Fig. 1
figure1

Study area. The area affected by landslides was 440 km2 (enclosed by black line). b Enlarged image of the area framed in red in a. Contour interval is 10 m. The figure was composed based on a 10-m digital elevation model (DEM) provided by the Geospatial Information Authority of Japan (GSI)

Study area

This study examined an area of 440 km2 in the Iburi Subprefecture, southern part of Hokkaido Island, affected by landslides triggered by the Hokkaido Eastern Iburi Earthquake (Fig. 1a). The epicenter of the earthquake was located at 42.686°N, 141.929°E, the focus depth was 35.0 km, and the modified Mercalli intensity scale in the area ranged from 7.5 to 9 (US Geological Survey [USGS]: https://earthquake.usgs.gov/earthquakes/eventpage/us2000h8ty/executive#pager). The peak ground acceleration around the area recorded by the National Research Institute for Earth Science and Disaster Resilience (NIED), Japan, was 1796 gal at max (https://www.kyoshin.bosai.go.jp/kyoshin/topics/html20180906030750/main_20180906030750.html), or 75.62% g as determined by the USGS (same website as above). Based on an analysis of soil stratigraphy and carbon dating by Tajika et al. (2016), part of the area was struck by an earthquake triggering landslides sometime between 4600 and 2500 ybp.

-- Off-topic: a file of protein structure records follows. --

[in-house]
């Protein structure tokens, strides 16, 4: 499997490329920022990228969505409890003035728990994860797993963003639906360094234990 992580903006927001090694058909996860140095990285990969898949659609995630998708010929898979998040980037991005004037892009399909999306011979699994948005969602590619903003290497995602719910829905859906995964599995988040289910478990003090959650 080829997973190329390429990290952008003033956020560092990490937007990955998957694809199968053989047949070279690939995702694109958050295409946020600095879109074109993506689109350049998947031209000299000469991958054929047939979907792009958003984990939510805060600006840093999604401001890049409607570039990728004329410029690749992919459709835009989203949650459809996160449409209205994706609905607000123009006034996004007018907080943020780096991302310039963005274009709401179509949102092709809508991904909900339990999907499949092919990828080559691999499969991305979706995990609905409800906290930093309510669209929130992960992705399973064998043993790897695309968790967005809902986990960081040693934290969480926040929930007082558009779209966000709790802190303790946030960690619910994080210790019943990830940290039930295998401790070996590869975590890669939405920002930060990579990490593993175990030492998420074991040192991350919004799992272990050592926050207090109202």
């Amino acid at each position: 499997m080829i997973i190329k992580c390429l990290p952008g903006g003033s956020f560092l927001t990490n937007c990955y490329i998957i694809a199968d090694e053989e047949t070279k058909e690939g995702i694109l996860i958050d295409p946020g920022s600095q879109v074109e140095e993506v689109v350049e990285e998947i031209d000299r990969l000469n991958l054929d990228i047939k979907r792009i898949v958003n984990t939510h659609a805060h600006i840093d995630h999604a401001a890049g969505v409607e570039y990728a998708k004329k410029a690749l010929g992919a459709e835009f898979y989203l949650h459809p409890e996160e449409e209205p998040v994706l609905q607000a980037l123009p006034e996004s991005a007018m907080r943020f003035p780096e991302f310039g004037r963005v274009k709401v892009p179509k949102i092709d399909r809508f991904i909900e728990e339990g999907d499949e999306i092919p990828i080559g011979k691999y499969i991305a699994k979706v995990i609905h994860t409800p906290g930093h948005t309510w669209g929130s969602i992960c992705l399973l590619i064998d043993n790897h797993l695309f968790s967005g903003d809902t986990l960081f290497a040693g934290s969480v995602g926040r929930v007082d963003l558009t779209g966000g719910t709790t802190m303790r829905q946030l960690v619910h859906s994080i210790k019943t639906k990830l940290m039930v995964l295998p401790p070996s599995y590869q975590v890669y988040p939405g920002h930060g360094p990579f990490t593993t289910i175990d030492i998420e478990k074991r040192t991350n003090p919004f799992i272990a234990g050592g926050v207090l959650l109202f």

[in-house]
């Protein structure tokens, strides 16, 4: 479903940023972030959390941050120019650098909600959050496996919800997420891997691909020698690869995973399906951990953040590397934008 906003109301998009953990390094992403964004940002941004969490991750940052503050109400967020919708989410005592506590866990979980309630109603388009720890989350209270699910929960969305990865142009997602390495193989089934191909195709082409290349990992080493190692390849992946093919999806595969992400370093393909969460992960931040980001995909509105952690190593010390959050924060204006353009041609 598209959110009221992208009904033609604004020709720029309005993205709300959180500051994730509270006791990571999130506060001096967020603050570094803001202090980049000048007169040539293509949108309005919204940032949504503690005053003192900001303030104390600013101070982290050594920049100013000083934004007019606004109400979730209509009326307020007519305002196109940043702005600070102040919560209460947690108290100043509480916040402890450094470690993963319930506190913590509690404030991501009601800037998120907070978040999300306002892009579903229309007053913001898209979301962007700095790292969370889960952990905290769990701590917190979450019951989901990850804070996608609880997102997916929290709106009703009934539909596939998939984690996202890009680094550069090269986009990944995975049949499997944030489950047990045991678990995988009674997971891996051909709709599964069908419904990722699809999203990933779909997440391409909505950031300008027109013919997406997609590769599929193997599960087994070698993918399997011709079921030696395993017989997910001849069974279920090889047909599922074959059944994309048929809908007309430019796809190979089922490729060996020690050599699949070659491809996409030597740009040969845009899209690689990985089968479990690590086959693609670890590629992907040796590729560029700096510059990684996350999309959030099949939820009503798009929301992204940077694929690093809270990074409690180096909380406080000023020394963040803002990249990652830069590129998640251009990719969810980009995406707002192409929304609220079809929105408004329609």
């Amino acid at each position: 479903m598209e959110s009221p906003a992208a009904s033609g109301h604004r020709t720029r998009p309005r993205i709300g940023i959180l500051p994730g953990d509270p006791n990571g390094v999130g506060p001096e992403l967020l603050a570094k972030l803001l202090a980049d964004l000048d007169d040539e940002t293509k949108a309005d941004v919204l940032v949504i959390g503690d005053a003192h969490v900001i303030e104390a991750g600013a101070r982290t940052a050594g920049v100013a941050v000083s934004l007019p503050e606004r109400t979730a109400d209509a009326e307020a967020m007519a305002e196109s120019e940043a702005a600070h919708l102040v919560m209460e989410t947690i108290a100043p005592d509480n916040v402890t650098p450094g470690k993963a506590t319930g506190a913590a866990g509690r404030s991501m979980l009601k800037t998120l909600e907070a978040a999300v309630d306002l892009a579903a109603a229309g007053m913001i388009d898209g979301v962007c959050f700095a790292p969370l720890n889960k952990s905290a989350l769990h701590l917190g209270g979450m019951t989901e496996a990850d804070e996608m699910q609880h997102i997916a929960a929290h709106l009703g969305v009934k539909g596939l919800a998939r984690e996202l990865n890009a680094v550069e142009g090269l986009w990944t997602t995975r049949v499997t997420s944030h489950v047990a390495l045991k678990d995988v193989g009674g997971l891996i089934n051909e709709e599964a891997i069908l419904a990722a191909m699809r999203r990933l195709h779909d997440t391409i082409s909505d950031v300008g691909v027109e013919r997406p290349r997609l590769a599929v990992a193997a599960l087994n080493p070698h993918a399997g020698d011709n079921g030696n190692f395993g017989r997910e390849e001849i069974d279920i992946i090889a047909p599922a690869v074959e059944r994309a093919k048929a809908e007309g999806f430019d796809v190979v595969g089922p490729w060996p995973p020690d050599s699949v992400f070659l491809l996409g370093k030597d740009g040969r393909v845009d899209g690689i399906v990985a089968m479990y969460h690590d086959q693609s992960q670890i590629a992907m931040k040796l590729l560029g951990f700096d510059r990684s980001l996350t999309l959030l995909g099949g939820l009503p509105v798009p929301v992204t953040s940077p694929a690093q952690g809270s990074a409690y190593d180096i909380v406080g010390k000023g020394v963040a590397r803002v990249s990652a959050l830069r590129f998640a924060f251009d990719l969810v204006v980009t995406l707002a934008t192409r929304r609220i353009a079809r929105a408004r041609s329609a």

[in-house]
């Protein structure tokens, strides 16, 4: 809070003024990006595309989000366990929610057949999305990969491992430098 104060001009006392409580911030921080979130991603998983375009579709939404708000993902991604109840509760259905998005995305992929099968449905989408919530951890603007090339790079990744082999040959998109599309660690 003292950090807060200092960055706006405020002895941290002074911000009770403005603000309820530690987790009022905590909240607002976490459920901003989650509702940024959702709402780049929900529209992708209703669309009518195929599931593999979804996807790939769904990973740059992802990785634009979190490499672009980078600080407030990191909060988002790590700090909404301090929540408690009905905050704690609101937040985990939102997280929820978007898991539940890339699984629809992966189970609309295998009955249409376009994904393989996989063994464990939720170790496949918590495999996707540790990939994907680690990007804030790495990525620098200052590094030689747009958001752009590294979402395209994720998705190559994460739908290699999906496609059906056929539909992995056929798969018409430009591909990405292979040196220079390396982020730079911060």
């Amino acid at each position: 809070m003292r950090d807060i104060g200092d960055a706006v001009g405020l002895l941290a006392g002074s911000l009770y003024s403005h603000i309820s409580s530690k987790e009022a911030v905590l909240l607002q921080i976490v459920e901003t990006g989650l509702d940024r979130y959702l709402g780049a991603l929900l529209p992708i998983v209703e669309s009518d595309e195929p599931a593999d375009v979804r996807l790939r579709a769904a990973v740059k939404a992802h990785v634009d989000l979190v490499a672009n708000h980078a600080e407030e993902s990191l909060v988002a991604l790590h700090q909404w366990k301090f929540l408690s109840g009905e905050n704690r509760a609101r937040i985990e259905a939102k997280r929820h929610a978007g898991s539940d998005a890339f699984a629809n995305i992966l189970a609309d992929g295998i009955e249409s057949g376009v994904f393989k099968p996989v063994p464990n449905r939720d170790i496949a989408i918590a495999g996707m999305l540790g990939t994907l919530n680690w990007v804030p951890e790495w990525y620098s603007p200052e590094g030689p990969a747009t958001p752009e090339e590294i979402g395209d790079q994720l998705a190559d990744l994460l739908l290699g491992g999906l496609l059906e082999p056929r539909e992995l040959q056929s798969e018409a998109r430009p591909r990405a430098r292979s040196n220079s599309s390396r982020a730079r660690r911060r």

The landscape is characterized by gently undulating hills with elevations of 200 to 400 m that become steeper toward the east (Fig. 1). About 70% of the slopes in the area are lower than 30°, and about 60% of the landslides that occurred during the earthquake were on slopes of between 20° and 30° (Fig. 2). The ground is mostly covered by several layers of volcanic ash, pumice, and scoria, with alternations of andosols, underlain by Miocene to Pleistocene sedimentary rocks (Yanai 1989; Ozaki et al. 2014; Nakagawa et al. 2018). These volcanic products originated from the Kuttara, Shikotsu, Eniwa, and Tarumae volcanoes located 50 to 70 km southwest of the area.

Fig. 2
figure2

Probability density of slope angle for hillslopes (> 5°) in the study area and landslides